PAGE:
How to Manage the Cost to Finish a Basement
Some or all of the mortgage lenders featured on our site are advertising partners of NerdWallet, but this does not influence our evaluations, lender star ratings or the order in which lenders are listed on the page. Our opinions are our own. Here is a list of our partners.
A finished basement increases your home’s usable space, but taking it from concrete and cobwebs to a comfy hangout spot may be pricier than you think.
The cost to finish a basement and turn it into a livable space ranges from $6,500 to $18,500 on average, according to analysis by Home Advisor. Basement remodeling projects — to improve or replace existing features — tend to cost between $10,000 and $30,000.
Your basement finishing costs could fall anywhere on the spectrum, depending on room size, where you live and how extensive the improvements are.
Find out what factors affect the cost to improve a basement and how to keep expenses under control.
Breaking down the cost to finish a basement
Finishing, remodeling or renovating: While contractors might see subtle differences, all three terms describe a basement improvement project.
No matter what you call it, finishing typically involves adding walls, a floor, electricity and lighting so the basement is ready for habitation, says Bryan Sebring, a certified graduate remodeler and owner of Sebring Design Build in Naperville, Illinois.
Flooring and wall coverings like paneling are the biggest expenses, making up approximately 15% of the total cost to finish a 1,200 square-foot basement, Sebring says. Plumbing and electricity are next, at around 14% and 11% of the cost, respectively, while interior carpentry needs — like trim and railings — account for about 10%. Remaining costs may include things like drywall and insulation, cabinets and countertops, painting and even cleanup.
Exact costs will vary depending on basement size, whether extra features like a bathroom or wet bar are included, and how fast you want the job completed, Sebring says. And that’s assuming your unfinished basement is in good condition.
It’s important to have your basement inspected for foundation and drainage issues before finishing. If an inspection reveals water damage or the risk of water seepage, basement waterproofing and possibly foundation repair will likely add to the cost.
How to plan your basement finishing project
Consider needs and neighborhood
Do you want a place for the kids to hang out after school, or are you dreaming of a state-of-the-art man cave? The way you’ll use the space will dictate how extensive the improvements need to be.
Look at other houses in the neighborhood as well, says Nick Yahoodain, president of Advanced Builders & Contractors in Los Angeles. If unfinished basements are common in your market, improving other areas of the house might be a smarter investment.
Set a budget
Make a list of the features you absolutely need, then add a few things you’d like. Once you’ve decided what you’re willing to spend, talk to a contractor. That discussion should help you separate realistic improvements from the upgrades that will bust your budget.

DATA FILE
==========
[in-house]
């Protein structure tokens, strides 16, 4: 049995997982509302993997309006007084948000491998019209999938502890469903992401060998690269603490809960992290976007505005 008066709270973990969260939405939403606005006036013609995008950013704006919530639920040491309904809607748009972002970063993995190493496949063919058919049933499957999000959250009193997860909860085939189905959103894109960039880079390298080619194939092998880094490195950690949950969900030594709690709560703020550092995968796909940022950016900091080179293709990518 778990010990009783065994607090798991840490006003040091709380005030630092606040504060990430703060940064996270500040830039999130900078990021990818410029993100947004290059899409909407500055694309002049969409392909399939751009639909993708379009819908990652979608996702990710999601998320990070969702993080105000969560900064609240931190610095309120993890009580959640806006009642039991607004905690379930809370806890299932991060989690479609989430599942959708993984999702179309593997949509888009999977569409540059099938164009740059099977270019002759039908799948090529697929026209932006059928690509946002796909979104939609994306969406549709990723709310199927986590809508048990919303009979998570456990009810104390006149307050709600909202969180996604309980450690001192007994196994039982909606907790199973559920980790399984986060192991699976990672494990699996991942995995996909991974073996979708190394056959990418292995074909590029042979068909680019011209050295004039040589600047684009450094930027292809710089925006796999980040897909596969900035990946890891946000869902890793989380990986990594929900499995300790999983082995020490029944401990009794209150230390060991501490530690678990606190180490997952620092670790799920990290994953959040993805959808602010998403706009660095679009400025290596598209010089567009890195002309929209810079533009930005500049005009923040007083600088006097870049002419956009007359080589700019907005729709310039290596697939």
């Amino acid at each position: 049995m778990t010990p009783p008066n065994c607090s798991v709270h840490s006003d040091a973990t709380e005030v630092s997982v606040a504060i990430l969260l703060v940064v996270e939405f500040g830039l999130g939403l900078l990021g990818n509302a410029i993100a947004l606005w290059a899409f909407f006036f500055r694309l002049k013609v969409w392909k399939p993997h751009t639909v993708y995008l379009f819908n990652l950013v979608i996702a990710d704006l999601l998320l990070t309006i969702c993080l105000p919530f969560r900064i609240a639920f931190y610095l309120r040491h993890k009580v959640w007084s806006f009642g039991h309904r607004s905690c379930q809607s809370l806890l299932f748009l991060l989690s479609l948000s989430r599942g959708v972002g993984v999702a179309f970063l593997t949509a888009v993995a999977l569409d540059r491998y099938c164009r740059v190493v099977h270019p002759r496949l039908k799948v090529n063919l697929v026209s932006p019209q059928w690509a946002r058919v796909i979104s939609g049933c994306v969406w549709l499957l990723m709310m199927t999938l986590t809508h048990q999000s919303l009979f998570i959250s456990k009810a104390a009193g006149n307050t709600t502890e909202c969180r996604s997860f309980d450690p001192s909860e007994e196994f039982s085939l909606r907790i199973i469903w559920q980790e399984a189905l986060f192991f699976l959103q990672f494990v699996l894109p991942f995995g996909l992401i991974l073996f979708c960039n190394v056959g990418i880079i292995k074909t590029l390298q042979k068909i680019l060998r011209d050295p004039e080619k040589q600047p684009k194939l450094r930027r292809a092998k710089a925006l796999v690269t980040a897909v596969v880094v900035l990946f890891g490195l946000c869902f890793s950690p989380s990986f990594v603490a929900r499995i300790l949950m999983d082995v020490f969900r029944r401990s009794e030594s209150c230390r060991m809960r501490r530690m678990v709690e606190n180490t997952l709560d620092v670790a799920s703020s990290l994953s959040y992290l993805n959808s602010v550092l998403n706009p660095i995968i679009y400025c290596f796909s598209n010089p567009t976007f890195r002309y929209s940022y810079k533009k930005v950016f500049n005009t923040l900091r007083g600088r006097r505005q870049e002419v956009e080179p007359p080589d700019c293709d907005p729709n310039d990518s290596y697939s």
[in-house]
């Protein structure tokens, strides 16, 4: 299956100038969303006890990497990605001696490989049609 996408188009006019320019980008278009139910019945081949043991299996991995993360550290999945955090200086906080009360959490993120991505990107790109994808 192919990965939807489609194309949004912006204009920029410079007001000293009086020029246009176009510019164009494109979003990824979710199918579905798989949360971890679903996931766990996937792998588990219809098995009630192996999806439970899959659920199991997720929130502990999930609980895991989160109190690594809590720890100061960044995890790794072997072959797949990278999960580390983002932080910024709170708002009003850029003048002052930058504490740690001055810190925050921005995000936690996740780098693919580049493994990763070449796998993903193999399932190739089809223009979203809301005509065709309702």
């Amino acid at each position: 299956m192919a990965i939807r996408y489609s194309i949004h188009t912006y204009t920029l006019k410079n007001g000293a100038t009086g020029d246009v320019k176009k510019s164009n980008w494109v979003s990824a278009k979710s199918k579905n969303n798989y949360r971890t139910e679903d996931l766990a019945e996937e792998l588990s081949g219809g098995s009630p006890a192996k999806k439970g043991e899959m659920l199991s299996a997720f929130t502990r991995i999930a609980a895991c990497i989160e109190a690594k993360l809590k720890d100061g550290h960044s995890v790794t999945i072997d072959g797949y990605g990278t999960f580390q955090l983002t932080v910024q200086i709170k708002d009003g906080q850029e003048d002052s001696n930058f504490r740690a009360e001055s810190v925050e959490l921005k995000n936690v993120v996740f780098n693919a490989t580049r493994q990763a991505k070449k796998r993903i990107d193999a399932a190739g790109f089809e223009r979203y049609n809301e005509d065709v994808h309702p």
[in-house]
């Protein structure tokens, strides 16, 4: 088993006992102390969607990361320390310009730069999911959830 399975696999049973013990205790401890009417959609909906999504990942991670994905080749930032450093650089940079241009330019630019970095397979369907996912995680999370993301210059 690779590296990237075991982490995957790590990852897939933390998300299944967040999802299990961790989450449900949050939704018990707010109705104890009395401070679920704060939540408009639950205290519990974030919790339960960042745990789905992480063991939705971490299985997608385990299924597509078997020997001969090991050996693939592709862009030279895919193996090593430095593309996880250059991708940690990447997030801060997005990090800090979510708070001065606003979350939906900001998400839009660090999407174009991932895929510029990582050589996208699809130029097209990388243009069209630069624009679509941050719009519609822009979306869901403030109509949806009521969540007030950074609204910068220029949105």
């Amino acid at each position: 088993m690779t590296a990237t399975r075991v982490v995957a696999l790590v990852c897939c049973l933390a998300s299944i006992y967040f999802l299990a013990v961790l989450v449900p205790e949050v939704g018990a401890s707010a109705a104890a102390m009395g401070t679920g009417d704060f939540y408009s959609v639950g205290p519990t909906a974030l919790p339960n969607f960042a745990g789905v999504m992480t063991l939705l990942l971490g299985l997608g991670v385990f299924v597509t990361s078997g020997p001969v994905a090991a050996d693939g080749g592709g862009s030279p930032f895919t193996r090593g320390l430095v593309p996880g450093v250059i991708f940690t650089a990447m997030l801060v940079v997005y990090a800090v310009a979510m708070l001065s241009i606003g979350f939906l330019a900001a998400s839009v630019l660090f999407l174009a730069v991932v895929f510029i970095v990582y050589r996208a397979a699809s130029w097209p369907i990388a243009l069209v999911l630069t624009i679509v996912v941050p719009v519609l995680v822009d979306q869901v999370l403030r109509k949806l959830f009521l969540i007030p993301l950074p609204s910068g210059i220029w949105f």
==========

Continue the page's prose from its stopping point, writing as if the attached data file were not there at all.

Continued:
It’s not uncommon to spend 15% to 20% of the home’s value on a basement improvement project, Sebring says. He cautions against spending more unless you’re sure you’ll live in the house for more than five years.
Think about ROI
Yahoodain considers the effect on value to be the “golden rule” when it comes to home improvements. Will a finished basement help you rent or sell your home in the future? If the answer is no, your money might be better spent in another part of the house, he says.
Though basements — even finished ones — don’t usually add square footage to your home for appraisal purposes, they can have a positive impact on marketability. A basement finished to include a bathroom, bar area and living space recoups around 70% of its cost in improved resale value, according to Remodeling magazine’s 2017 Cost vs. Value Report.
Hire the right pro
In many cases, basement finishing is best left to professionals, but choosing a contractor requires some research. Take the time to:
Request estimates from more than one contractor to avoid overspending
Read verified reviews of each pro and the materials they suggest
Ask for past customer referrals and find out if their projects were finished on time and within the original budget
Check with your local building department or state consumer protection agency to be sure potential contractors are properly bonded, licensed and insured
Make your finished basement more affordable
1. Keep it simple
Opt for standard materials and fixtures instead of custom features to avoid premium prices. And resist the urge to add features that require expensive plumbing or electrical work like a wet bar or home theater system.
2. Opt for open space
Unless you have a genuine need for an enclosed workshop, office or exercise room, leave the space open. Carving your basement into separate rooms means paying for additional studs, electrical wiring, drywall and doors, and limits the ways you can use the space.
3. Choose carpet
Hardwood, laminate and tile flooring significantly increase the cost to finish a basement. Sebring, who calls carpet “the king of basement flooring,” says many people are scared about the consequences if a carpeted basement floods. But even top-of-the-line vinyl and tile has to be pulled up if there's serious water damage, he says, and you can replace carpet multiple times for the same cost of installing hard flooring once.
4. DIY (with caution)
All but the most skilled and motivated homeowners should leave basement finishing to the experts. “You run the risk of not understanding the building codes and having to tear it out and redo it,” Sebring says. Hiring subcontractors and managing the job on your own, rather than hiring a general contractor, could save some cash, but be prepared to treat it like a full-time job, he says.